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Question raised over low take up of free meals at some Monmouthshire schools

Welsh Government cabinet member Jeremy Miles talking with pupils at Dewstow Primary, where he ate a school meal, in February 2024 (Pic: Monmouthshire County Council)

SOME children may be turning their noses up at free school dinners as they prefer processed food it has been suggested. 

Other explanations for the low take up of the free dinners being rolled out to all primary pupils include the Welsh Government’s insistance that same sized portions are served to all, from tiny four-year-olds in reception classes to strapping 11-year-old on the verge of starting secondary school. 

Councillors in Monmouthshire, which is one of the first authorities in Wales to have rolled out the Welsh Government’s commitment of universal, or free to all, school meals to all its primary schools were told take up has been higher in schools where less children were previously entitled to means-tested free school meals than those with the greatest need.

Schools still record the numbers entitled to a free school meal due to low household income, to measure policies intended to reduce poverty or inequality and so children from the very poorest homes can still receive additional help such as with uniform costs. 

Monmouthshire council leader Mary Ann Brocklesby said it is monitoring on monthly basis why nearly a quarter of a children aren’t accepting a free meal.

“The reasons are complex and vary from school to school,” said the Labour councillor for Llanelly Hill who noted the council’s average take up is 76 per cent, described as in the top three in Wales.

She said: “There is a hypothesis in some areas, it is deeply worrying and it is shared across Wales and being fed back by all local authorities, those from households that have a high dependency on ultra processed foods the take up of what is basically a home cooked, nutritionally good to an all Wales standard meal, of low salt and sugar content, is not acceptable to the taste buds of certain children who do not want the meals. We are testing that at the moment.” 

The leader said she hoped cooking lessons and initiatives such as forest schools with growing areas will mean in Monmouthshire pupils “over time develop a pallet that is more amenable to good quality food.” 

Some schools now ask pupils what they want for lunch at registration, rather than doing so weekly or monthly, and other changes have seen sausages, rather than roast dinners, back on the menu on Wednesday as well as no longer using ready mixes. Cllr Brocklesby acknowledged the changes haven’t been universally popular.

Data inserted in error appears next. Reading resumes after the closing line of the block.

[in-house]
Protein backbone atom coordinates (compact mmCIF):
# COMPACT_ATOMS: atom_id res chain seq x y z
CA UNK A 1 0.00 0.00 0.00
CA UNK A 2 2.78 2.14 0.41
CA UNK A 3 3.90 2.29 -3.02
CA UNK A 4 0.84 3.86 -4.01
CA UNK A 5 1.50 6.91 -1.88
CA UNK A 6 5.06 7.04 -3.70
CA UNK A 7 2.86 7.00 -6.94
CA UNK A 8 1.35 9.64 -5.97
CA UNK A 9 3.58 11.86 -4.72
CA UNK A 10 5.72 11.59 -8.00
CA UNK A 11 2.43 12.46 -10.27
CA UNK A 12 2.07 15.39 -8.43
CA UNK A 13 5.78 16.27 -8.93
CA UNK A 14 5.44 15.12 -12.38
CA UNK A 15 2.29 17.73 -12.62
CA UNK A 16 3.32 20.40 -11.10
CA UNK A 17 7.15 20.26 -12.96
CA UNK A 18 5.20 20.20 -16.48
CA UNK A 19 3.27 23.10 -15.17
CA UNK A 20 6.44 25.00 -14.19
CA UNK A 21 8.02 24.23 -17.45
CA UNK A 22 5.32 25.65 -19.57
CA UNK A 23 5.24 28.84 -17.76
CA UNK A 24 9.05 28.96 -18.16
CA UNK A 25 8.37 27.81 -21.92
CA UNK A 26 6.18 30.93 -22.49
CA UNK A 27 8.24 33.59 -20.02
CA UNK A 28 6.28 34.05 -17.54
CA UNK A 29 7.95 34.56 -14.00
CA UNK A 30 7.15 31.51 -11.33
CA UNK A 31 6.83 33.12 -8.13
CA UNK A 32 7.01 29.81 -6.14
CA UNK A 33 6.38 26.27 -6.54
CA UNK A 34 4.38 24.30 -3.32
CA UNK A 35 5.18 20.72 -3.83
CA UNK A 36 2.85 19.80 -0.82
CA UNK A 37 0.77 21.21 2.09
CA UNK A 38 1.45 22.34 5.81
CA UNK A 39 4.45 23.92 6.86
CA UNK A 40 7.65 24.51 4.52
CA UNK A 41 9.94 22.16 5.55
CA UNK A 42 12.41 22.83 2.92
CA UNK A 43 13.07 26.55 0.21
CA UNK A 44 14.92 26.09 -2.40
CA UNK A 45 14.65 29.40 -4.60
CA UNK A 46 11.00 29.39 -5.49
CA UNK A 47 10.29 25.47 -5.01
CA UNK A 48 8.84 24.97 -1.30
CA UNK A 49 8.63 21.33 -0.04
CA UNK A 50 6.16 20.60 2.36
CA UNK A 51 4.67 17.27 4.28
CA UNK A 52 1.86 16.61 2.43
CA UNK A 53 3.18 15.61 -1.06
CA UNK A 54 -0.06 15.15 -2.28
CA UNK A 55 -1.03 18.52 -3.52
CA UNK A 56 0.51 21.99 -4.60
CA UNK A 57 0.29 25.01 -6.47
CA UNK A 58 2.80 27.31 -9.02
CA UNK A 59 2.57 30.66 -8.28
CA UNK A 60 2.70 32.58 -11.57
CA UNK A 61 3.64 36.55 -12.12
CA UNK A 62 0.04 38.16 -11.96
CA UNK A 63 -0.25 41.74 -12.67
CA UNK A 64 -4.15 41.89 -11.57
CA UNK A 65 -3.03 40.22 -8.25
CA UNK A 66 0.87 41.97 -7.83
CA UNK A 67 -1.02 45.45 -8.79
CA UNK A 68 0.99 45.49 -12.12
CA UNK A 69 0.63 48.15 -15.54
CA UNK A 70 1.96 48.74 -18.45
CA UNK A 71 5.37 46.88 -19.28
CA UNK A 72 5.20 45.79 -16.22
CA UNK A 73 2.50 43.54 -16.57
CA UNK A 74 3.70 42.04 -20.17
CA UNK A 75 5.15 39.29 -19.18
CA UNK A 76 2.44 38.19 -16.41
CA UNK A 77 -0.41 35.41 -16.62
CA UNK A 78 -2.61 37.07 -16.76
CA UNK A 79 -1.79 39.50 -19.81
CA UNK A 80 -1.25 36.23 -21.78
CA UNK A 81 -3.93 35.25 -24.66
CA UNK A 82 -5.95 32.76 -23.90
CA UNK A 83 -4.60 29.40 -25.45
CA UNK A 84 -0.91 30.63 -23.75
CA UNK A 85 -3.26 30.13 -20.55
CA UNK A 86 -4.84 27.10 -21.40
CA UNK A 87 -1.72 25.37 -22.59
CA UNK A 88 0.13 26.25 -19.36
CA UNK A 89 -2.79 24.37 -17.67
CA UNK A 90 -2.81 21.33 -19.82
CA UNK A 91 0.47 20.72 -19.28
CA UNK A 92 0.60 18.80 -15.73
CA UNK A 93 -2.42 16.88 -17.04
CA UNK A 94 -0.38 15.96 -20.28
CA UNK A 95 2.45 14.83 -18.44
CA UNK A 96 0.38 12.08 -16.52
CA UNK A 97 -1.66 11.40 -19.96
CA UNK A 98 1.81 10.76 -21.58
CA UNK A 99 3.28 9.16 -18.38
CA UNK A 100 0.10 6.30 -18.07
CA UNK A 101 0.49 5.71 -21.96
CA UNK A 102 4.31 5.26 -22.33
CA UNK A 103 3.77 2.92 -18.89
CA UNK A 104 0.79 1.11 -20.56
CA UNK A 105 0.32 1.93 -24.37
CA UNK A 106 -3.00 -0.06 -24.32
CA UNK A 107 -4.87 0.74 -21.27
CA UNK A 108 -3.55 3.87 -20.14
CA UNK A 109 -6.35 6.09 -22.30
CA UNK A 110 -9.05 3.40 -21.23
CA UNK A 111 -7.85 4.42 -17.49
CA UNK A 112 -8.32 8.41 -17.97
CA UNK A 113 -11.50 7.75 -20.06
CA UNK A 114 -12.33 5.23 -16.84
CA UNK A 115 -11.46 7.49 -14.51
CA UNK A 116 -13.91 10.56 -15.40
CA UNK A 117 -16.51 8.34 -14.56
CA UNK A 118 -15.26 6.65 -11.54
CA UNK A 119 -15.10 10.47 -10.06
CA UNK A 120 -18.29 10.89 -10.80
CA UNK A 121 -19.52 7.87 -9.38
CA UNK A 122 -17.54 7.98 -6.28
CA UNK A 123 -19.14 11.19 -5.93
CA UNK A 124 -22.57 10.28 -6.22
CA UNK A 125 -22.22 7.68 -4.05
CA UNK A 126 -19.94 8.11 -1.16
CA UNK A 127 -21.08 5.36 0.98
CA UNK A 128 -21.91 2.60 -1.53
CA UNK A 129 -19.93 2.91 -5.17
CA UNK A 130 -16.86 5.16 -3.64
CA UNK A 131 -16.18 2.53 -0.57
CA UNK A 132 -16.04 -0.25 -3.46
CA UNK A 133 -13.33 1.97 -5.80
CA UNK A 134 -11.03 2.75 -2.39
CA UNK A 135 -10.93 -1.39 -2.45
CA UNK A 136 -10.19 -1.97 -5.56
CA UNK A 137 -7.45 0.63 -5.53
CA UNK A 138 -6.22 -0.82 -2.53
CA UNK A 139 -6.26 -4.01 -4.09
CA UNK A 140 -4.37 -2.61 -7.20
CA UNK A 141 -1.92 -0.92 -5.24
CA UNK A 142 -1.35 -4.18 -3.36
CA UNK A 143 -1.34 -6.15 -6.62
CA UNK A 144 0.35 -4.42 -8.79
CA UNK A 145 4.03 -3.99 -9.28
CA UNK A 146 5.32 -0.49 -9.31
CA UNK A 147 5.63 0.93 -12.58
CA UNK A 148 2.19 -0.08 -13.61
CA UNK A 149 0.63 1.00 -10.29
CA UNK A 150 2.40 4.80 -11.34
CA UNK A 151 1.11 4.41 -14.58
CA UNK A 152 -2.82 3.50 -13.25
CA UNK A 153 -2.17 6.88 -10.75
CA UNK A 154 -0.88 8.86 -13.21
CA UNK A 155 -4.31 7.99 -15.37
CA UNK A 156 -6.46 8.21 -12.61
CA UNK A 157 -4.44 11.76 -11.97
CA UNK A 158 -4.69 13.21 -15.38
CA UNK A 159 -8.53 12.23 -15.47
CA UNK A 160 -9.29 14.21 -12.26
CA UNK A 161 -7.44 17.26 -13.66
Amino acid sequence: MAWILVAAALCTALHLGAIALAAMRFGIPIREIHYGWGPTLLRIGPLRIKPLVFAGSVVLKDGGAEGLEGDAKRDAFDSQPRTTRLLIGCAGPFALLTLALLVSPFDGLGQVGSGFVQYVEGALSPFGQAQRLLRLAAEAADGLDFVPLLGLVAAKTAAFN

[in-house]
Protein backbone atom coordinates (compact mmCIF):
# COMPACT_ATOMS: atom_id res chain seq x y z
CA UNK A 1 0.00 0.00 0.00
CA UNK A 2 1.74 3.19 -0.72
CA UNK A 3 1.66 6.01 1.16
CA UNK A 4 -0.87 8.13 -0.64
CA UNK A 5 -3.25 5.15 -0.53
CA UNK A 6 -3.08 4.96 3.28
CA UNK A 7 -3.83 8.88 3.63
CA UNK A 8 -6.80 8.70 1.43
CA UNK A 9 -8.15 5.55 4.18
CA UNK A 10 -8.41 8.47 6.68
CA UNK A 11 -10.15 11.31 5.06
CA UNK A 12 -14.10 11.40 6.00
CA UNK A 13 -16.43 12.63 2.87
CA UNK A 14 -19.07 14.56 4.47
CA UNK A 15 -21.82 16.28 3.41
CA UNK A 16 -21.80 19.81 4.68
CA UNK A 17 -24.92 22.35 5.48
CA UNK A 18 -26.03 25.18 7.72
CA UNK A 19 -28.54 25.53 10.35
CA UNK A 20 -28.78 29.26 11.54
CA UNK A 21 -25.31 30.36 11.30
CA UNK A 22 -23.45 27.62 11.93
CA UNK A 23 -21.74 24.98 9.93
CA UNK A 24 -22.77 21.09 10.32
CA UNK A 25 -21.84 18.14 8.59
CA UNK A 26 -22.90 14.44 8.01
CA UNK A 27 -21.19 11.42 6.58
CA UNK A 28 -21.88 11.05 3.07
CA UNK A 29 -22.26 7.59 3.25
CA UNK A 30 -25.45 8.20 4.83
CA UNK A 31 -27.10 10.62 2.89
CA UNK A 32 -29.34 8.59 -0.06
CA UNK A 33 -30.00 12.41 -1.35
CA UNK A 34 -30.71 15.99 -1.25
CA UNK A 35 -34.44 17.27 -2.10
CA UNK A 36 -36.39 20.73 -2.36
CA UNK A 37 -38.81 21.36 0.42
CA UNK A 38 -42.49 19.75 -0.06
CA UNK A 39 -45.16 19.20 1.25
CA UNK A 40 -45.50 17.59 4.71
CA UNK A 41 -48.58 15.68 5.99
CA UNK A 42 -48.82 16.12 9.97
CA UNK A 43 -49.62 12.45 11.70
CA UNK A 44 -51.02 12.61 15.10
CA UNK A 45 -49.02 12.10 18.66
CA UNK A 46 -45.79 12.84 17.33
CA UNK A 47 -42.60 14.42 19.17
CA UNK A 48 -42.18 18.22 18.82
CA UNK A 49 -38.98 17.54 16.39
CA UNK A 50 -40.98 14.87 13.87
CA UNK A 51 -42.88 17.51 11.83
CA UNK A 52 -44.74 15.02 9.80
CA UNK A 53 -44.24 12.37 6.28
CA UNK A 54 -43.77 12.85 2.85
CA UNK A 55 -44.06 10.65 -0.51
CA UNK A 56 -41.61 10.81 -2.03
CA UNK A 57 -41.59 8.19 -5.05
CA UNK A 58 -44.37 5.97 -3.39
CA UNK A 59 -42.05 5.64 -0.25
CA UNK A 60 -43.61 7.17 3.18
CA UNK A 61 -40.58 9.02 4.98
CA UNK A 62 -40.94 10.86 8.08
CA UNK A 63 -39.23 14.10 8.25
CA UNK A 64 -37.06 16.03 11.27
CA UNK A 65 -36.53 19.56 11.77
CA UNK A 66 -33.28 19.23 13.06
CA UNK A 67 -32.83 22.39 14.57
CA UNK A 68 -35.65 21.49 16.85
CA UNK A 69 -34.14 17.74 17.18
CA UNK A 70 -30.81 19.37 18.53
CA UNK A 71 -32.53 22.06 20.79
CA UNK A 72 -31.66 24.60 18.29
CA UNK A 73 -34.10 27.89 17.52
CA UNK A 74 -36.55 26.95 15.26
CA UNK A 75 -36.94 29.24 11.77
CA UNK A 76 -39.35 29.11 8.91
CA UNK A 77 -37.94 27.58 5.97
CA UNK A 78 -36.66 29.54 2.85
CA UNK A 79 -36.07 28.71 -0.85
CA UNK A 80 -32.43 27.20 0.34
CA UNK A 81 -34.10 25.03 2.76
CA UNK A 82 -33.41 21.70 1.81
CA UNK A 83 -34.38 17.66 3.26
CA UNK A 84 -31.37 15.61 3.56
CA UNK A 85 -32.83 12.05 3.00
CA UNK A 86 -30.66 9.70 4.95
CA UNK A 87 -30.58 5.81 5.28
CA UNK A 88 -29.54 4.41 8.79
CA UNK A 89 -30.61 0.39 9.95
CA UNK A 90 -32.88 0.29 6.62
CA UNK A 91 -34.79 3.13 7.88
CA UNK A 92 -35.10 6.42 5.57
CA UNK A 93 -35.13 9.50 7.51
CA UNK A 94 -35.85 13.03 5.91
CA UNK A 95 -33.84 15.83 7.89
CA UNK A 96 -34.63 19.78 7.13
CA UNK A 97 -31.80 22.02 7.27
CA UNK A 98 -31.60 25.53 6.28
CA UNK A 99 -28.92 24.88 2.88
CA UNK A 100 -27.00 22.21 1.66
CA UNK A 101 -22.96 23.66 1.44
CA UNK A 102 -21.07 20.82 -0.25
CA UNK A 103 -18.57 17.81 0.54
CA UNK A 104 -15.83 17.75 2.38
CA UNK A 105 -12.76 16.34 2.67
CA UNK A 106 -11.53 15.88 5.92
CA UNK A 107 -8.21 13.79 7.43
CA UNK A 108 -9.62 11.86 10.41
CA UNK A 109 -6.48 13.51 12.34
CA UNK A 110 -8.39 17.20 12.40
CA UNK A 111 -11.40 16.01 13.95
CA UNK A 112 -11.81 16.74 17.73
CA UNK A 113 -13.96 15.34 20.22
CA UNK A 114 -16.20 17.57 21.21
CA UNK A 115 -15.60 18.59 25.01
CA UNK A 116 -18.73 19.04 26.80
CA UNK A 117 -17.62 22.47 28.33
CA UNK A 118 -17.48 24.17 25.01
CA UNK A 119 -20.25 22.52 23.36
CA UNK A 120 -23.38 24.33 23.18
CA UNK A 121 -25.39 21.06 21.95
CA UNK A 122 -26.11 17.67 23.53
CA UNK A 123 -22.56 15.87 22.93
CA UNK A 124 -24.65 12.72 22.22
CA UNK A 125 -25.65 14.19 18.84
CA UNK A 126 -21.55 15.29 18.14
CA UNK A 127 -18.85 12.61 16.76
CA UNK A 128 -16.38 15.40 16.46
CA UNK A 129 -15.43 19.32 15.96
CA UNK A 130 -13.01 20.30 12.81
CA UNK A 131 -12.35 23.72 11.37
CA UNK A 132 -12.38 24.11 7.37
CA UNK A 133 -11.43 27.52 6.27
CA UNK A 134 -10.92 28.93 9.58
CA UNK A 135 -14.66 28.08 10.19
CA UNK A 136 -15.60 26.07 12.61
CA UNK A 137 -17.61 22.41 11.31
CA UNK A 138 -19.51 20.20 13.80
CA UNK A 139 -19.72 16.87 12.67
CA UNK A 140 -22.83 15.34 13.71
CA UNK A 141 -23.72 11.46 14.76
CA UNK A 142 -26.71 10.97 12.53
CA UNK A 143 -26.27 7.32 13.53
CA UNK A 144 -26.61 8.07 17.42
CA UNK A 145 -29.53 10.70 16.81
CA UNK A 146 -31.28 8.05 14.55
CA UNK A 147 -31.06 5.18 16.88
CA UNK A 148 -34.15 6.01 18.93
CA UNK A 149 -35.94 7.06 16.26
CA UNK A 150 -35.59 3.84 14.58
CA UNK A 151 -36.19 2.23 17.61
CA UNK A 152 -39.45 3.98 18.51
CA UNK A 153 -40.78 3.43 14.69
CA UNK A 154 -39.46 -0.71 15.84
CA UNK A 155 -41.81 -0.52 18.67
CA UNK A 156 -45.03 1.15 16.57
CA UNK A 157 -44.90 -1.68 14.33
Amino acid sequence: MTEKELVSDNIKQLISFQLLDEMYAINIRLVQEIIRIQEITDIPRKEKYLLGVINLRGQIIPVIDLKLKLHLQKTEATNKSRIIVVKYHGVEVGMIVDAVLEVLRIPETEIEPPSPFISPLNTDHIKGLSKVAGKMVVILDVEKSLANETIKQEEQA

Council officer Debra Hill-Howells said the Welsh Government’s rules on same size portions is also contributing to food waste. 

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She said: “The guidance tells us we must serve the same portion size to all primary learners regardless of age and that is from reception through to year six. It is a frustration for us and parents and frustrates the older learners who are not getting enough and it is too much for some of the younger ones.” 

Any changes to menus have to be assessed by dieticians and approved by the Welsh Government but the council has more than 1,000 responses to its school meals survey.

More pupils being fed by schools has also meant some require pupils to eat within a certain time scale and canteens are now nosier and Ms Hill-Howells said “some don’t like that environment”. 

The council has raised the issues with the Welsh Government which is looking at the guidance and Cllr Brockelsby said when economy secretary Jeremy Miles visited Dewstow Primary in Caldicot, in February when he was the education minister, pupils gave him their views over a school dinner. 

She said: “We deliberately took him to a school where there is a low take up so he could discuss that because it is an equalities and social justice issue as much as it is about food.” 

The council could automatically enroll all pupils for free school meals in part to address concerns some parents don’t have access to computers or phones to register for them.